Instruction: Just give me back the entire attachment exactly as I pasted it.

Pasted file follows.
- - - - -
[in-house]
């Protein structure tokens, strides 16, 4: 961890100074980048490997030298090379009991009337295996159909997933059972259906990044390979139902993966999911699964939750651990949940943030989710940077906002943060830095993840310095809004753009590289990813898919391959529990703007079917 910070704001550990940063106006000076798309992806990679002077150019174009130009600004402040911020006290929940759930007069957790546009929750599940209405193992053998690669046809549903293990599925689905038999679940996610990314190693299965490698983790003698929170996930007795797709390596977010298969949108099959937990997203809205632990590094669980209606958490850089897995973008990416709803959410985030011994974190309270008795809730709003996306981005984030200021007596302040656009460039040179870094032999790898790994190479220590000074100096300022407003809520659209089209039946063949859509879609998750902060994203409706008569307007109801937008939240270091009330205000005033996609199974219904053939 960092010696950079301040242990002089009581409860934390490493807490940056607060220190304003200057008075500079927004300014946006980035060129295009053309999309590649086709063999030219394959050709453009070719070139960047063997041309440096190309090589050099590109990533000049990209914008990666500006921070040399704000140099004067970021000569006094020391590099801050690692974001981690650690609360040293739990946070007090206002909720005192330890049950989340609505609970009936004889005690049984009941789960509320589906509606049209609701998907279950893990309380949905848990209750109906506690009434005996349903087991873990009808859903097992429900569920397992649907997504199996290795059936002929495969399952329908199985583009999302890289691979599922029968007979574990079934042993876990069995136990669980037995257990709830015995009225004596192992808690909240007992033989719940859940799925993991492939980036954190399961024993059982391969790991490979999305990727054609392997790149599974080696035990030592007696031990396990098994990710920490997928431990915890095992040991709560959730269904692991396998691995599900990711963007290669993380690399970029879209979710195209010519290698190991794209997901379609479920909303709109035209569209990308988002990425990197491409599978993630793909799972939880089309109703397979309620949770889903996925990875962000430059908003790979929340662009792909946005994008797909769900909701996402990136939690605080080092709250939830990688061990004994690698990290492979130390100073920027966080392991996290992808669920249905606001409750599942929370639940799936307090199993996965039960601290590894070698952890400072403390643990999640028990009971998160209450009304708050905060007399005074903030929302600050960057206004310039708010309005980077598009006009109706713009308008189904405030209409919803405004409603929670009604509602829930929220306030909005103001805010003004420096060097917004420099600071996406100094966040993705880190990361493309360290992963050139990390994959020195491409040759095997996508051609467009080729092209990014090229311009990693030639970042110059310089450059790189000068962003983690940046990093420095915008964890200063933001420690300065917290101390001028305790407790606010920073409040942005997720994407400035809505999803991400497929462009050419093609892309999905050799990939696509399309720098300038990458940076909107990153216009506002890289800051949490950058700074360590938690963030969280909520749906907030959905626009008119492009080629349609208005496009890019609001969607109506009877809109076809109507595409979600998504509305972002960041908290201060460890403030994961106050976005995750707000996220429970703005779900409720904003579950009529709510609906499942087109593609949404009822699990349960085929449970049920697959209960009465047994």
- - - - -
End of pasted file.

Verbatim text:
[in-house]
């Protein structure tokens, strides 16, 4: 961890100074980048490997030298090379009991009337295996159909997933059972259906990044390979139902993966999911699964939750651990949940943030989710940077906002943060830095993840310095809004753009590289990813898919391959529990703007079917 910070704001550990940063106006000076798309992806990679002077150019174009130009600004402040911020006290929940759930007069957790546009929750599940209405193992053998690669046809549903293990599925689905038999679940996610990314190693299965490698983790003698929170996930007795797709390596977010298969949108099959937990997203809205632990590094669980209606958490850089897995973008990416709803959410985030011994974190309270008795809730709003996306981005984030200021007596302040656009460039040179870094032999790898790994190479220590000074100096300022407003809520659209089209039946063949859509879609998750902060994203409706008569307007109801937008939240270091009330205000005033996609199974219904053939 960092010696950079301040242990002089009581409860934390490493807490940056607060220190304003200057008075500079927004300014946006980035060129295009053309999309590649086709063999030219394959050709453009070719070139960047063997041309440096190309090589050099590109990533000049990209914008990666500006921070040399704000140099004067970021000569006094020391590099801050690692974001981690650690609360040293739990946070007090206002909720005192330890049950989340609505609970009936004889005690049984009941789960509320589906509606049209609701998907279950893990309380949905848990209750109906506690009434005996349903087991873990009808859903097992429900569920397992649907997504199996290795059936002929495969399952329908199985583009999302890289691979599922029968007979574990079934042993876990069995136990669980037995257990709830015995009225004596192992808690909240007992033989719940859940799925993991492939980036954190399961024993059982391969790991490979999305990727054609392997790149599974080696035990030592007696031990396990098994990710920490997928431990915890095992040991709560959730269904692991396998691995599900990711963007290669993380690399970029879209979710195209010519290698190991794209997901379609479920909303709109035209569209990308988002990425990197491409599978993630793909799972939880089309109703397979309620949770889903996925990875962000430059908003790979929340662009792909946005994008797909769900909701996402990136939690605080080092709250939830990688061990004994690698990290492979130390100073920027966080392991996290992808669920249905606001409750599942929370639940799936307090199993996965039960601290590894070698952890400072403390643990999640028990009971998160209450009304708050905060007399005074903030929302600050960057206004310039708010309005980077598009006009109706713009308008189904405030209409919803405004409603929670009604509602829930929220306030909005103001805010003004420096060097917004420099600071996406100094966040993705880190990361493309360290992963050139990390994959020195491409040759095997996508051609467009080729092209990014090229311009990693030639970042110059310089450059790189000068962003983690940046990093420095915008964890200063933001420690300065917290101390001028305790407790606010920073409040942005997720994407400035809505999803991400497929462009050419093609892309999905050799990939696509399309720098300038990458940076909107990153216009506002890289800051949490950058700074360590938690963030969280909520749906907030959905626009008119492009080629349609208005496009890019609001969607109506009877809109076809109507595409979600998504509305972002960041908290201060460890403030994961106050976005995750707000996220429970703005779900409720904003579950009529709510609906499942087109593609949404009822699990349960085929449970049920697959209960009465047994």